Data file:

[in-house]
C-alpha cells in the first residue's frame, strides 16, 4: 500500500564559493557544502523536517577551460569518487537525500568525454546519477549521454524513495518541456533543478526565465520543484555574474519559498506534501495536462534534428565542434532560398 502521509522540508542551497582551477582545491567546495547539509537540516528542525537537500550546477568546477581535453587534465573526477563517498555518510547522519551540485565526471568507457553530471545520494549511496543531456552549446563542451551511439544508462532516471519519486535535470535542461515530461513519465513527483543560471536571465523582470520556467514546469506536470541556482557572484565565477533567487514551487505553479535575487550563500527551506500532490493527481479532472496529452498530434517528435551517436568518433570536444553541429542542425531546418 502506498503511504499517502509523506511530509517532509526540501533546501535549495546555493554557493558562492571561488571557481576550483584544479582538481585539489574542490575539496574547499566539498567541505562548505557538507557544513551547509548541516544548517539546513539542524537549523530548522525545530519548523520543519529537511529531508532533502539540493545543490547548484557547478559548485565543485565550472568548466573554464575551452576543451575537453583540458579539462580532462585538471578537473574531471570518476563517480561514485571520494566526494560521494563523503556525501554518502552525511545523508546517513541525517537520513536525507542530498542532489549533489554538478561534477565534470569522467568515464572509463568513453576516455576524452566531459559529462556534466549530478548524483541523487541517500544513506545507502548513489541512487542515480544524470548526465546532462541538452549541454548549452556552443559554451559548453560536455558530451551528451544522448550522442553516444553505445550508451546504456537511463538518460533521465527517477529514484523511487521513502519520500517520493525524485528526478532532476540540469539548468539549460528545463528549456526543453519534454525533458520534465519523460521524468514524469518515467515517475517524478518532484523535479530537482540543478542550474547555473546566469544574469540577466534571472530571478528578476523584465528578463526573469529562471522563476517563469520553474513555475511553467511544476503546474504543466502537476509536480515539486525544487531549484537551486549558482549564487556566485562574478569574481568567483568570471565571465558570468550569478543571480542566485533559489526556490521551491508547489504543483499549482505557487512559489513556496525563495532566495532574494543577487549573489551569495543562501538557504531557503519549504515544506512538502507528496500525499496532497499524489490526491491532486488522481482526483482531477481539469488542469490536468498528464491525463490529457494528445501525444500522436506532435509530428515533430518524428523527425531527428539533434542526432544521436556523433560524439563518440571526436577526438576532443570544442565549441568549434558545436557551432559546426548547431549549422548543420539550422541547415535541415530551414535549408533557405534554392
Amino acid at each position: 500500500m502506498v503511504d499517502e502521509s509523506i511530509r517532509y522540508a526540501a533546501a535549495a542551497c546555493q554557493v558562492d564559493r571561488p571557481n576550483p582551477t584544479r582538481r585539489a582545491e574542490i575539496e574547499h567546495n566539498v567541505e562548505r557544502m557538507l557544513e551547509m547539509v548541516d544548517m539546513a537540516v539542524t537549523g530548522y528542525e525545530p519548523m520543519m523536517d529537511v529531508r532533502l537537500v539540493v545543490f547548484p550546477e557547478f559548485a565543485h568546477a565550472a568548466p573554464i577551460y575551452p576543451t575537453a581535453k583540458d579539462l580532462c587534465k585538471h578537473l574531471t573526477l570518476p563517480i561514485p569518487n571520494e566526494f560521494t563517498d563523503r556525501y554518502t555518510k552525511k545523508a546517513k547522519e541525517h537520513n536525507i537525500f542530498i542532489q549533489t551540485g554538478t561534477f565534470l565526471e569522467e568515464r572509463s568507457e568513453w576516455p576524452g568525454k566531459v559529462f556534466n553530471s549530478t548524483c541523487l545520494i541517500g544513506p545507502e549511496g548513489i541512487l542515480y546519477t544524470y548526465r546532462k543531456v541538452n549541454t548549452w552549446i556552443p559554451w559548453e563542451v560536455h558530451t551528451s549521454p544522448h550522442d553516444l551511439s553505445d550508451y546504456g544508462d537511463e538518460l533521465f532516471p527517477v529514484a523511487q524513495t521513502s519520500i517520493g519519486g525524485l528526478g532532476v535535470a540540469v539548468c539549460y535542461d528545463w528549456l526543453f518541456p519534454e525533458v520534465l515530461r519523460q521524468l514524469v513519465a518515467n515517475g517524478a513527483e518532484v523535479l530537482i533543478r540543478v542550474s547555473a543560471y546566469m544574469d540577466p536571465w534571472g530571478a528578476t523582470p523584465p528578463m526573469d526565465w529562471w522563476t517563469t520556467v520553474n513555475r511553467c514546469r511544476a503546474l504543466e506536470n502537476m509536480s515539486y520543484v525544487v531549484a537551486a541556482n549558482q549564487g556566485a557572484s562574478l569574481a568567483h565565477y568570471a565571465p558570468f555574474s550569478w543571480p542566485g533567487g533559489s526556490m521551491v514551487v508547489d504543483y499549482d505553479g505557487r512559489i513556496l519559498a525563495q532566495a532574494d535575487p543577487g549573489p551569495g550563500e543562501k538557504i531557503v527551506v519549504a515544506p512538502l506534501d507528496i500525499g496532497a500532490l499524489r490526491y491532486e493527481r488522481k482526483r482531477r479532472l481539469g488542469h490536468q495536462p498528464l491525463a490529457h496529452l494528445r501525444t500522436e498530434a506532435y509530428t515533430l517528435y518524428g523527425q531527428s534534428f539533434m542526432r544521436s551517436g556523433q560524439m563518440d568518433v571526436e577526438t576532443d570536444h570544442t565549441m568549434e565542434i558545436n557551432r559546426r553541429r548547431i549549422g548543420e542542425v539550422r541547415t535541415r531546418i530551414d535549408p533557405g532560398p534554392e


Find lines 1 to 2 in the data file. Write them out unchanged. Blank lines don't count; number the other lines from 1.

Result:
[in-house]
C-alpha cells in the first residue's frame, strides 16, 4: 500500500564559493557544502523536517577551460569518487537525500568525454546519477549521454524513495518541456533543478526565465520543484555574474519559498506534501495536462534534428565542434532560398 502521509522540508542551497582551477582545491567546495547539509537540516528542525537537500550546477568546477581535453587534465573526477563517498555518510547522519551540485565526471568507457553530471545520494549511496543531456552549446563542451551511439544508462532516471519519486535535470535542461515530461513519465513527483543560471536571465523582470520556467514546469506536470541556482557572484565565477533567487514551487505553479535575487550563500527551506500532490493527481479532472496529452498530434517528435551517436568518433570536444553541429542542425531546418 502506498503511504499517502509523506511530509517532509526540501533546501535549495546555493554557493558562492571561488571557481576550483584544479582538481585539489574542490575539496574547499566539498567541505562548505557538507557544513551547509548541516544548517539546513539542524537549523530548522525545530519548523520543519529537511529531508532533502539540493545543490547548484557547478559548485565543485565550472568548466573554464575551452576543451575537453583540458579539462580532462585538471578537473574531471570518476563517480561514485571520494566526494560521494563523503556525501554518502552525511545523508546517513541525517537520513536525507542530498542532489549533489554538478561534477565534470569522467568515464572509463568513453576516455576524452566531459559529462556534466549530478548524483541523487541517500544513506545507502548513489541512487542515480544524470548526465546532462541538452549541454548549452556552443559554451559548453560536455558530451551528451544522448550522442553516444553505445550508451546504456537511463538518460533521465527517477529514484523511487521513502519520500517520493525524485528526478532532476540540469539548468539549460528545463528549456526543453519534454525533458520534465519523460521524468514524469518515467515517475517524478518532484523535479530537482540543478542550474547555473546566469544574469540577466534571472530571478528578476523584465528578463526573469529562471522563476517563469520553474513555475511553467511544476503546474504543466502537476509536480515539486525544487531549484537551486549558482549564487556566485562574478569574481568567483568570471565571465558570468550569478543571480542566485533559489526556490521551491508547489504543483499549482505557487512559489513556496525563495532566495532574494543577487549573489551569495543562501538557504531557503519549504515544506512538502507528496500525499496532497499524489490526491491532486488522481482526483482531477481539469488542469490536468498528464491525463490529457494528445501525444500522436506532435509530428515533430518524428523527425531527428539533434542526432544521436556523433560524439563518440571526436577526438576532443570544442565549441568549434558545436557551432559546426548547431549549422548543420539550422541547415535541415530551414535549408533557405534554392